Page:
Jats in Kutch

Hukum Singh Panwar[1] (Pauria) quotes D.C. Ganguli[2] who refers to modern Kutch as the Jartradesa of tenth century A.D. with her Kings Phula and his son, Laksha or Lakha.

Lakhpat town in Kachchh district probably derives its name from its founder Rao Lakha, so it is named Lakhpat. Lakhpat is fortified town with high walls, several gates and bastions made out of hard stone. After a short period of prosperity, Lakhpat lost is maritime significance in 1851 AD, when the Sindhu river changed its course. Once a thriving town with population of 15,000 is today a deserted town with only few families living here.[3]

The Jats of Kutch are a cattle breeding nomadic Muslim community. They are one of a number of communities of Maldhari pastoral nomads found in the Banni Grasslands Reserve region of Kutch.[4]

The Jat, or Jath in Kutch claim descent from Hindu Jats of the Indus delta region of Sindh, in Pakistan, where a good members of the tribe still reside. Those who remain in Sindh are referred to as the Sindhi Jats. From there, they moved into the Bani region in search of pastorage. With the partition of India, the Jats of Kutch have lost all contact with their kinsmen in Sindh. They appear to be distinct from the Jat community of North India and Pakistan.[5]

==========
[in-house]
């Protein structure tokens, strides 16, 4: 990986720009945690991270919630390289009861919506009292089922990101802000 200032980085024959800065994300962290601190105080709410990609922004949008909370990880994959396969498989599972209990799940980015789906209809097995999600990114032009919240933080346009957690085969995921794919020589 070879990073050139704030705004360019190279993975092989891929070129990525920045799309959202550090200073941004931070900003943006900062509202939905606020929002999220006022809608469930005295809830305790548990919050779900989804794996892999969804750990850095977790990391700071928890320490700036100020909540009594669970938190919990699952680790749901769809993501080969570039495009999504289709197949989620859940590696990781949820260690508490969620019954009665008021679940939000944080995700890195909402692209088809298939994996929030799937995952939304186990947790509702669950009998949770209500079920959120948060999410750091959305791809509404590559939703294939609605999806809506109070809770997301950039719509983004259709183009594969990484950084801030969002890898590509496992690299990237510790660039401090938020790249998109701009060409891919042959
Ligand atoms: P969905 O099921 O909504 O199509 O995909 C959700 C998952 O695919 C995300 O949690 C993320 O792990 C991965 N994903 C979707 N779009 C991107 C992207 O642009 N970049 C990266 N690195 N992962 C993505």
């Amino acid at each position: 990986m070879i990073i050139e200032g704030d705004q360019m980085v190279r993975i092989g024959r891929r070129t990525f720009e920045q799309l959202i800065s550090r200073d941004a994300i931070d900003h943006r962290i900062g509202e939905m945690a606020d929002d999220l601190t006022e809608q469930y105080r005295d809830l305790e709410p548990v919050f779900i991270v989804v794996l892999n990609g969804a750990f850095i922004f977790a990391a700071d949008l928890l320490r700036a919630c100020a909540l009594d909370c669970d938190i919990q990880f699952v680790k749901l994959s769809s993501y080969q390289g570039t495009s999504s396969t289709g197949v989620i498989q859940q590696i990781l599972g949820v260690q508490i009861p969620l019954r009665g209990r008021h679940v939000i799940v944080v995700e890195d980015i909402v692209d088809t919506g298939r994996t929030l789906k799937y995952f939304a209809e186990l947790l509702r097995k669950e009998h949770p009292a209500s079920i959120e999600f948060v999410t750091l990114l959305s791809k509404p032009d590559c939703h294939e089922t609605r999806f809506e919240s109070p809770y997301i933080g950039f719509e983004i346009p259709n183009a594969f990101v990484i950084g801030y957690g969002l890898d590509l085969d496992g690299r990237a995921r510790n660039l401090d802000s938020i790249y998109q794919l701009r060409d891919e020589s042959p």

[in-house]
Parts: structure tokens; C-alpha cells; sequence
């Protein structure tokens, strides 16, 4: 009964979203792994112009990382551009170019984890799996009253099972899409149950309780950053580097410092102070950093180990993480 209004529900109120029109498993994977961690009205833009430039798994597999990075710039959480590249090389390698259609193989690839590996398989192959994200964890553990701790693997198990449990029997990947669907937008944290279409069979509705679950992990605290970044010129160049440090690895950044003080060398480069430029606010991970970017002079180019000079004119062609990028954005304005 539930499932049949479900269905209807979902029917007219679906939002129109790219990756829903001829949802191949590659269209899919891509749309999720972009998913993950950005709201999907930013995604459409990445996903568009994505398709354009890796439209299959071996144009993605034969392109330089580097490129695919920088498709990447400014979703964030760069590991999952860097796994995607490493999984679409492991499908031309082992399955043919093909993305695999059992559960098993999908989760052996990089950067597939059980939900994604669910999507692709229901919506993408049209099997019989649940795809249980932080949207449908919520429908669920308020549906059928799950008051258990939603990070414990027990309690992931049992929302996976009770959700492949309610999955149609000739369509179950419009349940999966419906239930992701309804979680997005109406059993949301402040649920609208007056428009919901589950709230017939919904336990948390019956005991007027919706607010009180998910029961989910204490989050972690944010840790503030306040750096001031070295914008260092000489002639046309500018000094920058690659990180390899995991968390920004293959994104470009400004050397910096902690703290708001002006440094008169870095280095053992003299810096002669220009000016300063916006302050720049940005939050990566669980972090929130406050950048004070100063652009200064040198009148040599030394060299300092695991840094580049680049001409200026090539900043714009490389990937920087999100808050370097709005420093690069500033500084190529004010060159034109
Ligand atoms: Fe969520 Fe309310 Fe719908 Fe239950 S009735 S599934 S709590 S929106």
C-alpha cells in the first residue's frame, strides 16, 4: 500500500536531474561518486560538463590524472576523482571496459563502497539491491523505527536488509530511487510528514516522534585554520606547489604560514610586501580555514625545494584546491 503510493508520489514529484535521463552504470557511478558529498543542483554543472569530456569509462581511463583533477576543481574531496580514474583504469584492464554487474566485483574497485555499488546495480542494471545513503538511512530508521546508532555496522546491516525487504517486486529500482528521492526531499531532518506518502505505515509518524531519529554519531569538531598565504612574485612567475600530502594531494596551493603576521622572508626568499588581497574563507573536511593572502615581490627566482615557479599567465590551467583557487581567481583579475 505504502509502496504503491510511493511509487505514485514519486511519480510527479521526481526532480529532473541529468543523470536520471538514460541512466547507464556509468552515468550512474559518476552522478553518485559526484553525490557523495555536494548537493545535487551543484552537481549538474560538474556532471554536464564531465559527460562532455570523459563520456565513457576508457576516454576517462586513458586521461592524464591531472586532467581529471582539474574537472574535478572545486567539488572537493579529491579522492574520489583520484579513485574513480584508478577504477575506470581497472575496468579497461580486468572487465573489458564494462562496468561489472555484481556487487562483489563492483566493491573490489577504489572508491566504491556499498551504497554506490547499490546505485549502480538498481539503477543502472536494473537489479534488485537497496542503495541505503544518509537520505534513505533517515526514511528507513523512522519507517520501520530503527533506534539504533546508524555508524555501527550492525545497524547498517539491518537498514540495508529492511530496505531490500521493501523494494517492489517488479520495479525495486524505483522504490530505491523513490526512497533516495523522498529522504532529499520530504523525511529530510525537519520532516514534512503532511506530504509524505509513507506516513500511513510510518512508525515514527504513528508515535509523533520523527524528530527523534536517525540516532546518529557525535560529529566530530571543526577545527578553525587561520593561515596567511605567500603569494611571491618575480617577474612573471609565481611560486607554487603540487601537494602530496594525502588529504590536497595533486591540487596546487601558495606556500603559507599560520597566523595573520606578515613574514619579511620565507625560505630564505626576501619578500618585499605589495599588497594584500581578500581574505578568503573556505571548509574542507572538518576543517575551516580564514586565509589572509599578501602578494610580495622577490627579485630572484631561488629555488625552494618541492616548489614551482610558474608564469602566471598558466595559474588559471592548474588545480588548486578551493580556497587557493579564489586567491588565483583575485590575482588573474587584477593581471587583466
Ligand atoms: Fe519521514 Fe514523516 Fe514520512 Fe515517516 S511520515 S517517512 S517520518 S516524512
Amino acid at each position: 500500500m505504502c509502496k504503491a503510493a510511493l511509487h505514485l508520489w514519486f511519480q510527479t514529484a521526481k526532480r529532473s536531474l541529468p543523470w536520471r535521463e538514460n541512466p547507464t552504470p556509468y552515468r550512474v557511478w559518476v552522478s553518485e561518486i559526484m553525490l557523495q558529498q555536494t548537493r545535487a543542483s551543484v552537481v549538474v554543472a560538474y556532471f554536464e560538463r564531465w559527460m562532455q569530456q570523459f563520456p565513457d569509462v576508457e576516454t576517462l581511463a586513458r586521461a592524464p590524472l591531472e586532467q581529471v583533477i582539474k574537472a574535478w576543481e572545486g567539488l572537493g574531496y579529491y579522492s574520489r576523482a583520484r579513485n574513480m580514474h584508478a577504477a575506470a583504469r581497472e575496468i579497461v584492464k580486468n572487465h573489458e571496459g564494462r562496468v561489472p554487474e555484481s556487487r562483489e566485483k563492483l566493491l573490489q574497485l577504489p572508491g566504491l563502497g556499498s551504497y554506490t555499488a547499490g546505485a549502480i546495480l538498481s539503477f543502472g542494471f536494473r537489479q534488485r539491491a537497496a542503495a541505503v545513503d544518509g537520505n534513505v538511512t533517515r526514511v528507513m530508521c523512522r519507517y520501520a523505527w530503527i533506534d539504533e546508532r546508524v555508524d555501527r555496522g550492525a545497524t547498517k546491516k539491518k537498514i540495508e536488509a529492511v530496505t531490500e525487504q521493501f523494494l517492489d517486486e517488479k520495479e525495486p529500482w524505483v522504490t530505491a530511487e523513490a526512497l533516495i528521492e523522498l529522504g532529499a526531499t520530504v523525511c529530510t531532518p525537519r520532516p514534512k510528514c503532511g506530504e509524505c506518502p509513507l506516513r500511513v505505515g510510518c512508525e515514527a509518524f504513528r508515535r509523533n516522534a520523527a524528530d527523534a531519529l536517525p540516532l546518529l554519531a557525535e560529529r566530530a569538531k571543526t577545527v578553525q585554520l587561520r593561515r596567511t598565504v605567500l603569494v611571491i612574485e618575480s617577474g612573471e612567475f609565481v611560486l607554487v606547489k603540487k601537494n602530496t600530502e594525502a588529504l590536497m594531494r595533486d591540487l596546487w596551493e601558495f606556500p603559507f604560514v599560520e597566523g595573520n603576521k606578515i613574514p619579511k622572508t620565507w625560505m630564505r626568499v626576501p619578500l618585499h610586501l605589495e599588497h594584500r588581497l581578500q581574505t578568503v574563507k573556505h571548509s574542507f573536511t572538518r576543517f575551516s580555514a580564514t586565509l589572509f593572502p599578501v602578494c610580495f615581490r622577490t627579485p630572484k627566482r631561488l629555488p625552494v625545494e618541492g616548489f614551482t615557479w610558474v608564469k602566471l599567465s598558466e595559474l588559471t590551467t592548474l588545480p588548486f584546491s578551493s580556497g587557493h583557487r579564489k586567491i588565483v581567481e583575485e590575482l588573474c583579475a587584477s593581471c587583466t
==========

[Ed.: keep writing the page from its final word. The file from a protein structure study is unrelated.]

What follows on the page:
The Jats are a Maldhari cattle hearding group, and are mainly distributed in Kutch and Saurashtra region. They have three territorial divisions, the Halai Jat (found in Jamnagar and Porbandar), Verai Jat (Banaskantha District), and Kutchi Jat (found in Kutch District). The Kutchi are further subdivided into the Dhanetah, Girasia and Fakirani, the latter consider themselves superior to the other two, and are strictly endogenous. They are further divided into clans like the Badajang, Podani, Aamar, Vangayi, while the Girasia are divided into the Mudrag, Bhallad and Hallayi. All these clans, except the Fakirani, enjoy equal status. The Saurashtra Jat, known as Malaks, maintain a system of Gotra exogamy.[6]

In addition to cattle rearing, the community are also involved in the breeding of camels, especially the Fakirani. A good many of the Saurashtra community are small scale peasant farmers. A few are landless, and work in as agricultural labourers. The Kutch Jat are also known for their embroidery work.

Sand Rulers in Kachchh